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What the President's Order on Competition Means for Consumer Products

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On July 9, 2021, President Biden issued the Executive Order on Promoting Competition in the American Economy (“Competition EO” or “Order”). The Competition EO directs initiatives across several agencies, some of which are focused on areas of interest particularly for consumer products companies. Curiously from an antitrust perspective, much of the Order focuses on the benefits to interests such as organized labor rather than to consumers or the advancement of non-economic goals. In that regard, the Order is perhaps consistent with the current push by some in the antitrust community away from what has been the lodestar of antitrust analysis, i.e., the consumer welfare standard. Nonetheless, references to consumers throughout the Competition EO are not absent. The below summary highlights and provides thoughts on the Order’s directives which focus on consumer products. But before turning to these specific portions of the Competition EO, a few general observations are in order. While the Order is really remarkably focused on discrete aspects of the economy, the principles in the Order are likely to be applied more broadly.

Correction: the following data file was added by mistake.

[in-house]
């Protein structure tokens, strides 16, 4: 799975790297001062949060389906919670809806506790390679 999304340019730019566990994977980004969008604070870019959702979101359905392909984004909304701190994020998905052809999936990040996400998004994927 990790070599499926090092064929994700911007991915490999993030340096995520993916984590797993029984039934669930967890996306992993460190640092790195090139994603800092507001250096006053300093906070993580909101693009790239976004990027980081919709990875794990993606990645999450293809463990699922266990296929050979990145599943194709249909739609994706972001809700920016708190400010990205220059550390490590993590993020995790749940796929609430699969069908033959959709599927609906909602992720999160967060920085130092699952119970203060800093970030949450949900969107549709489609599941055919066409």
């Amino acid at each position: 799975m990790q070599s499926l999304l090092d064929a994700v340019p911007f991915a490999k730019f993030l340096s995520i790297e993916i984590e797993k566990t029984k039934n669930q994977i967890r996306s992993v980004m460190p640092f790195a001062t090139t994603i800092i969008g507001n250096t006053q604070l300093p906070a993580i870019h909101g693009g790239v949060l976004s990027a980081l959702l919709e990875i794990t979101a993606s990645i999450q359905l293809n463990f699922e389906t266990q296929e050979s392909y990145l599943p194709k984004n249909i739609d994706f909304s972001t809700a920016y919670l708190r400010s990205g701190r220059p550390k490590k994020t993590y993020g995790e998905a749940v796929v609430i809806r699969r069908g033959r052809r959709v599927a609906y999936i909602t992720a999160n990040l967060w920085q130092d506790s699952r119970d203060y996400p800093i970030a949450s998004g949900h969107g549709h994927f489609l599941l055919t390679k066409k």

First, while regulatory agencies are encouraged to do specific things, we expect that once engaged on market regulation, the agencies will find additional areas in which to act. Indeed, the Competition EO explicitly prescribes that as part of a “whole-of-government” approach, agencies should adopt “pro-competitive regulations.” We’ve already seen the tendency of this approach to expand the agencies’ mandate beyond what is explicitly captured in the Order. The Competition EO encourages the Federal Trade Commission (“FTC”), for example, to address “unfair anticompetitive restrictions on third-party repair or self-repair of items” and provides a business-to-business example (not a consumer products example) of such restrictions—it points to restraints on farmers repairing their own equipment. The FTC acted quickly to issue a broad Policy Statement announcing a campaign against repair restrictions. In it, the FTC called out practices such as limiting the availability of parts and tools, using exclusionary designs and product decisions that make independent repairs less safe, and making unlawfully overbroad assertions in patent and trademark rights. The broad and seemingly unfettered right to repair principle in the Policy Statement would affect a large range of consumer products. Importantly, the analytical approach advanced in the Policy Statement is not accompanied by any acknowledgement of competing considerations related to, for example, innovation incentives and product integrity concerns that are rooted in procompetitive enhancements of those products for consumers.